Saturday, August 16, 2008

Facing into Fear

Chapter Two

December 26, 2004.
Near Amritapuri Ashram in India, by the narrow pennisula that separates the Arabian Sea from the brackish backwater river, a lone, pole-driven canoe carrying a European couple on a pleasure ride, glides along the backwaters. Jungle birds whistle in the coconut palm forest. On the opposite shore we wait in the hot sun for the small motor ferry to carry us across to the ashram. The pleasure canoe drifts alongside the ashram boat jetty and moors; the man helps the woman step out, and they stroll away.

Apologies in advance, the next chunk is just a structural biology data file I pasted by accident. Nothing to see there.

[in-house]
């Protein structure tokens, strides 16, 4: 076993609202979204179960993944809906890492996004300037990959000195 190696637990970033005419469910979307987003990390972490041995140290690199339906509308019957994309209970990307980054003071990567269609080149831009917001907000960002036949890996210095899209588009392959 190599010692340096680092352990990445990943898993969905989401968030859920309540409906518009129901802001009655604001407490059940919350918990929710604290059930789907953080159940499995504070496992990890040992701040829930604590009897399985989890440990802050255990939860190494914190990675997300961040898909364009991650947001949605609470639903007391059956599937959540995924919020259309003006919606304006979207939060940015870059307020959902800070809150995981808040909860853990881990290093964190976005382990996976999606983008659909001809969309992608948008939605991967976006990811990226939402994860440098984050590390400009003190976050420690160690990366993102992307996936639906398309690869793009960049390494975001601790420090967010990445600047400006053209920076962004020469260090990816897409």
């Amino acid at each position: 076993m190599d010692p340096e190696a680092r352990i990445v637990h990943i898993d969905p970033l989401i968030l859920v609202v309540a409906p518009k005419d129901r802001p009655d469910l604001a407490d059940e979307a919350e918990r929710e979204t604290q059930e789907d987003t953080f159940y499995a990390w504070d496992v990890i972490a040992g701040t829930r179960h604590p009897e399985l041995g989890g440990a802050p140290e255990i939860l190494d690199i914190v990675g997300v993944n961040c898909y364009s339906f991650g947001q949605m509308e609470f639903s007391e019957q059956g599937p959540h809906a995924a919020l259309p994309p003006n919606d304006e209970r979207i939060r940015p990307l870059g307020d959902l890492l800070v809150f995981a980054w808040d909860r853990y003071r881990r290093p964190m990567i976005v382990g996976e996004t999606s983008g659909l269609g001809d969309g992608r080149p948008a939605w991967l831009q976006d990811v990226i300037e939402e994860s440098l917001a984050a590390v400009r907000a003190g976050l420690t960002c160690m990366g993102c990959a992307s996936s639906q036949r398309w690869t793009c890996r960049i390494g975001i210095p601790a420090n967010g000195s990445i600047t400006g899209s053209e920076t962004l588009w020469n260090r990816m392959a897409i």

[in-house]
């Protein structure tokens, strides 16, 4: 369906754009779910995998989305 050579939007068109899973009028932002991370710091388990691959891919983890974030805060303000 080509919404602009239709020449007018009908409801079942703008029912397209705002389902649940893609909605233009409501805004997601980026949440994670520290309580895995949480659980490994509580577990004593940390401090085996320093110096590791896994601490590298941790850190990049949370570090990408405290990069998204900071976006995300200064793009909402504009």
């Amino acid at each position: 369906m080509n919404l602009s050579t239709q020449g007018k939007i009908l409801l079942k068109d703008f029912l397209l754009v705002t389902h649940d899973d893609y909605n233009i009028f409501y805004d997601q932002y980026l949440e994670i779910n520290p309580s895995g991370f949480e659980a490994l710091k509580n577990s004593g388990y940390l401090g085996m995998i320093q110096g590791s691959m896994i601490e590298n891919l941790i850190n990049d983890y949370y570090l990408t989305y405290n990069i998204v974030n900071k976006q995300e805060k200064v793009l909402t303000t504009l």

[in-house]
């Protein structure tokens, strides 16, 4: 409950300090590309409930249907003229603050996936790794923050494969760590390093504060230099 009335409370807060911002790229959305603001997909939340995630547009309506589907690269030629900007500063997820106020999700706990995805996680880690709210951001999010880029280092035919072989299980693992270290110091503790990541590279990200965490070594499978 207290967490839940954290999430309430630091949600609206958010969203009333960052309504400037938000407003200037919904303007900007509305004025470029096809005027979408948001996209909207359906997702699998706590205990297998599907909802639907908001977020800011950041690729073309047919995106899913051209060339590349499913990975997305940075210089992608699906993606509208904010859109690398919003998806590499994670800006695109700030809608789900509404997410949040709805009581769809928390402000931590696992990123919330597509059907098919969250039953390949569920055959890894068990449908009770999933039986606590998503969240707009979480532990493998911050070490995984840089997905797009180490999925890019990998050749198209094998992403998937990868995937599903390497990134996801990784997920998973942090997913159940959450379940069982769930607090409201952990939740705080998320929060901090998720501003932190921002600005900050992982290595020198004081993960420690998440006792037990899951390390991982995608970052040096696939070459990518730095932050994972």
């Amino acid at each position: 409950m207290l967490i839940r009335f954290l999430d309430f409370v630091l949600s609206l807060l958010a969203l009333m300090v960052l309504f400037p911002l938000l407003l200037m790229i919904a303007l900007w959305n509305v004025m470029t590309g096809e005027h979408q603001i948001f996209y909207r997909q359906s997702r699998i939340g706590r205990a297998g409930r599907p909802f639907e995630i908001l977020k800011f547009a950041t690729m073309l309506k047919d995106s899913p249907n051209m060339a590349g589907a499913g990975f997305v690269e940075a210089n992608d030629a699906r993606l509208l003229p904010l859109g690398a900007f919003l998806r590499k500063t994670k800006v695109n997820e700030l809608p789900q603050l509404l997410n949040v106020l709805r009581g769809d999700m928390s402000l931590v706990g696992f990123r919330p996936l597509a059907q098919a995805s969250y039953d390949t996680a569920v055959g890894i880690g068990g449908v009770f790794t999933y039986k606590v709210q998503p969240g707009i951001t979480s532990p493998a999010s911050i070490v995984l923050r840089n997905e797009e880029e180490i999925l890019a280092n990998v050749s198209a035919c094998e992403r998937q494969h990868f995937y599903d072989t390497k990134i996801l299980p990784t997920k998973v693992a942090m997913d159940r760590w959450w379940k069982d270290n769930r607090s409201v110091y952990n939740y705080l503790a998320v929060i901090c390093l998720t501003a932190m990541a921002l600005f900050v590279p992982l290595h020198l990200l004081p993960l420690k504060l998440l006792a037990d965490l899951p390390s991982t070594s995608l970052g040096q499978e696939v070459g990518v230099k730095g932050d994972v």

Seconds later, dark gray water surges through gullies, shoots into the backwaters, capsizing the pleasure canoe and dumping debris in its wake. A village fisherman shouts, waving his arms. Many Sunday visitors who’d been waiting for the motor ferry, run away. I’m transfixed. Where is all that water coming from and why? Then it dawns on me.

“Was that a tsunami?” I ask Indian man in his Sunday best.

He’s walking away, slowly, head down. “Yes.”

“We better get to high ground,” I say to him and my friend, “I think another wave is coming.” We head down the pathway to the ashram’s four-story computer school, five minutes away. A group of students saunter along in front of us. “We need to move quickly,” I say, all the while imagining giant waves from movies I’ve seen.